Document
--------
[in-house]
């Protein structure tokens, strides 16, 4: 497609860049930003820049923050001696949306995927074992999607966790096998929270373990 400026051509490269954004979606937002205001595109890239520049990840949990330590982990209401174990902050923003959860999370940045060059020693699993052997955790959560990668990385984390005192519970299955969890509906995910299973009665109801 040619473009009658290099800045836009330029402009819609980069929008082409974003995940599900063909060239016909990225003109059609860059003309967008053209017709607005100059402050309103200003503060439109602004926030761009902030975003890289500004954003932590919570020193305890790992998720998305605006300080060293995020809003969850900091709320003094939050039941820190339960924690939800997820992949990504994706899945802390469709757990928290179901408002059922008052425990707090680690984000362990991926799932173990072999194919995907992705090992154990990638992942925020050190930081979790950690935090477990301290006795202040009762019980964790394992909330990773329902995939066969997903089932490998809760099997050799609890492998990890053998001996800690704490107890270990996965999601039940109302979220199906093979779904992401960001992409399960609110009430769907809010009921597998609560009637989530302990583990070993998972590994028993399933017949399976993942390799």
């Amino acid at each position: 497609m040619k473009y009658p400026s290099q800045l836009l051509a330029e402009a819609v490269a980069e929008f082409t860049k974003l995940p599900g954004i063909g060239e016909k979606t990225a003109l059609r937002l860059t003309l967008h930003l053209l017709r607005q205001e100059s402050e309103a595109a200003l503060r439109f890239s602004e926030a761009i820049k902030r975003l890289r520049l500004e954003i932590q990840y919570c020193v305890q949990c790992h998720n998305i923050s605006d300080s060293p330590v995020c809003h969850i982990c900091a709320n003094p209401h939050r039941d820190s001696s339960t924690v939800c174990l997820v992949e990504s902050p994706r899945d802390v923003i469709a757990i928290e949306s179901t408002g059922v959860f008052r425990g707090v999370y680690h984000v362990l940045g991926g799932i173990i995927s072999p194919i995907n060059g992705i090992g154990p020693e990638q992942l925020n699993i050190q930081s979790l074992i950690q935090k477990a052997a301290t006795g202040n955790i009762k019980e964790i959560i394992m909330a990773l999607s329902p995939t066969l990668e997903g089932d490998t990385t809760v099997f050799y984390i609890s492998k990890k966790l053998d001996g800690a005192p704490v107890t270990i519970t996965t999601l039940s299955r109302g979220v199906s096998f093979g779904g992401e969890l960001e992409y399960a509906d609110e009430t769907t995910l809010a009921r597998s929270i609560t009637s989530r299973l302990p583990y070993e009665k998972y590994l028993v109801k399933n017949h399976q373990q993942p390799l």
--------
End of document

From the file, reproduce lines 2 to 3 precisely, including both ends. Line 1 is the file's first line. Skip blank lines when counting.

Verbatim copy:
């Protein structure tokens, strides 16, 4: 497609860049930003820049923050001696949306995927074992999607966790096998929270373990 400026051509490269954004979606937002205001595109890239520049990840949990330590982990209401174990902050923003959860999370940045060059020693699993052997955790959560990668990385984390005192519970299955969890509906995910299973009665109801 040619473009009658290099800045836009330029402009819609980069929008082409974003995940599900063909060239016909990225003109059609860059003309967008053209017709607005100059402050309103200003503060439109602004926030761009902030975003890289500004954003932590919570020193305890790992998720998305605006300080060293995020809003969850900091709320003094939050039941820190339960924690939800997820992949990504994706899945802390469709757990928290179901408002059922008052425990707090680690984000362990991926799932173990072999194919995907992705090992154990990638992942925020050190930081979790950690935090477990301290006795202040009762019980964790394992909330990773329902995939066969997903089932490998809760099997050799609890492998990890053998001996800690704490107890270990996965999601039940109302979220199906093979779904992401960001992409399960609110009430769907809010009921597998609560009637989530302990583990070993998972590994028993399933017949399976993942390799």
């Amino acid at each position: 497609m040619k473009y009658p400026s290099q800045l836009l051509a330029e402009a819609v490269a980069e929008f082409t860049k974003l995940p599900g954004i063909g060239e016909k979606t990225a003109l059609r937002l860059t003309l967008h930003l053209l017709r607005q205001e100059s402050e309103a595109a200003l503060r439109f890239s602004e926030a761009i820049k902030r975003l890289r520049l500004e954003i932590q990840y919570c020193v305890q949990c790992h998720n998305i923050s605006d300080s060293p330590v995020c809003h969850i982990c900091a709320n003094p209401h939050r039941d820190s001696s339960t924690v939800c174990l997820v992949e990504s902050p994706r899945d802390v923003i469709a757990i928290e949306s179901t408002g059922v959860f008052r425990g707090v999370y680690h984000v362990l940045g991926g799932i173990i995927s072999p194919i995907n060059g992705i090992g154990p020693e990638q992942l925020n699993i050190q930081s979790l074992i950690q935090k477990a052997a301290t006795g202040n955790i009762k019980e964790i959560i394992m909330a990773l999607s329902p995939t066969l990668e997903g089932d490998t990385t809760v099997f050799y984390i609890s492998k990890k966790l053998d001996g800690a005192p704490v107890t270990i519970t996965t999601l039940s299955r109302g979220v199906s096998f093979g779904g992401e969890l960001e992409y399960a509906d609110e009430t769907t995910l809010a009921r597998s929270i609560t009637s989530r299973l302990p583990y070993e009665k998972y590994l028993v109801k399933n017949h399976q373990q993942p390799l």